2. Learn Hiragana, then Katakana. (hiragana is more common when reading Japanese). This is the first big mile stone for beginners of Japanese. If you can't do this step (which is basically the first step in learning Japanese), then I doubt you can be fluent. That being said however, please do not let it get to you. Don't give up! To motivate you, I should tell you that I actually learned hiragana in elementary school. By myself. If you are older than that, then of course you can easily learn the two languages by yourself.
3. Binge watch a lot of anime or J-dramas. (Yes, this actually helps you get an ear for the articulation of words!). Try not using any subs for a few times. It will help you concentrate on how they speak.

2. Understand all of the basic grammar.

Without grammar, sentences would have a lot less meaning. The only things we could say would be single word sentences such as "I". "Go". "Bird". With grammar, language becomes alive. I would say that there were two main basic sites I went on to learn all of my basic Japanese grammar.

http://thejapanesepage.com/grammar.htm
I think that this page is more appealing than the popular Tae Kim's guide, because it is just more aesthetically pleasing to my eyes. That being said, both this, and Tae Kim's guide are amazing.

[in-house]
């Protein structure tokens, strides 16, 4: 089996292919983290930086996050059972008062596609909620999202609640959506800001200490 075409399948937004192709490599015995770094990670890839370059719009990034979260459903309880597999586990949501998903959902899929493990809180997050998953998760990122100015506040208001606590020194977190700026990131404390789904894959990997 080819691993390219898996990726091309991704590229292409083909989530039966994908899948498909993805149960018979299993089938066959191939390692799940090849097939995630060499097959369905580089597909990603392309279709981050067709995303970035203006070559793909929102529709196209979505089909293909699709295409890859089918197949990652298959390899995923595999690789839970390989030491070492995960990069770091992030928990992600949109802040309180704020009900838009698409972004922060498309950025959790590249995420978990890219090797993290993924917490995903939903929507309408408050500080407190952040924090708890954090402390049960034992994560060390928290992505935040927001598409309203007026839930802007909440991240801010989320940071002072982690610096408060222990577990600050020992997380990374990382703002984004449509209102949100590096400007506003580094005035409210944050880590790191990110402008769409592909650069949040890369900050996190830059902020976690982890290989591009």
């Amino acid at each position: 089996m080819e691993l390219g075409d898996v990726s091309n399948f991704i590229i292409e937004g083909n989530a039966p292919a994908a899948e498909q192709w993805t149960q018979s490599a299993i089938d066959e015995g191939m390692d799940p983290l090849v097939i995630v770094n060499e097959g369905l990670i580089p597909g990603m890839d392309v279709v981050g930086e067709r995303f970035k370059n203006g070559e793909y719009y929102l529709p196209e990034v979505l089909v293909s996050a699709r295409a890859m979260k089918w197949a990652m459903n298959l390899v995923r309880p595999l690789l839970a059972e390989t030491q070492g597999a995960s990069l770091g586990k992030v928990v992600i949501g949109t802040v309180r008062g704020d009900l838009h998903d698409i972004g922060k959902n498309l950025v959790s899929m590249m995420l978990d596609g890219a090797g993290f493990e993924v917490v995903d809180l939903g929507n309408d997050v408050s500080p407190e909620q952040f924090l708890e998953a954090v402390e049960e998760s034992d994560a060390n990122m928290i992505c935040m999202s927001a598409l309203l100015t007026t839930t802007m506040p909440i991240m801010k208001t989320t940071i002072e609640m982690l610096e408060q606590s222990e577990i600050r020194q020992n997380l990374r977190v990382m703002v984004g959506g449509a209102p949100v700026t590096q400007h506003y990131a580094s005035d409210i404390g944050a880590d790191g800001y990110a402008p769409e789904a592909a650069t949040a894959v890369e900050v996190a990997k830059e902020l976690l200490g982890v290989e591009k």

http://www.guidetojapanese.org/learn/grammar
Tae Kim's guide to Japanese grammar

Not only do these two links help you learn essential grammar, but as you grind through them, you will also learn a lot of common Japanese vocabulary. It's like hitting two birds with one stone!

3. Talk and write/type in Japanese (online and in person).


So after steps 1 and steps 2, you have developed a very rudimentary Japanese vocabulary and basic Japanese grammar. This is basically all you need in order to start actually speaking and writing in Japanese. I fortunately had a friend who was studying with me, and my brother and parents are fluent in Japanese too. Therefore, I could practice talking to my family, and practice writing with my friend. In order to write Japanese, you just need to add the language input. This depends on whether you're on a Mac, PC, et cetera, but it honestly shouldn't be too hard. Just google it. Virtually everything and anything is googlable nowadays.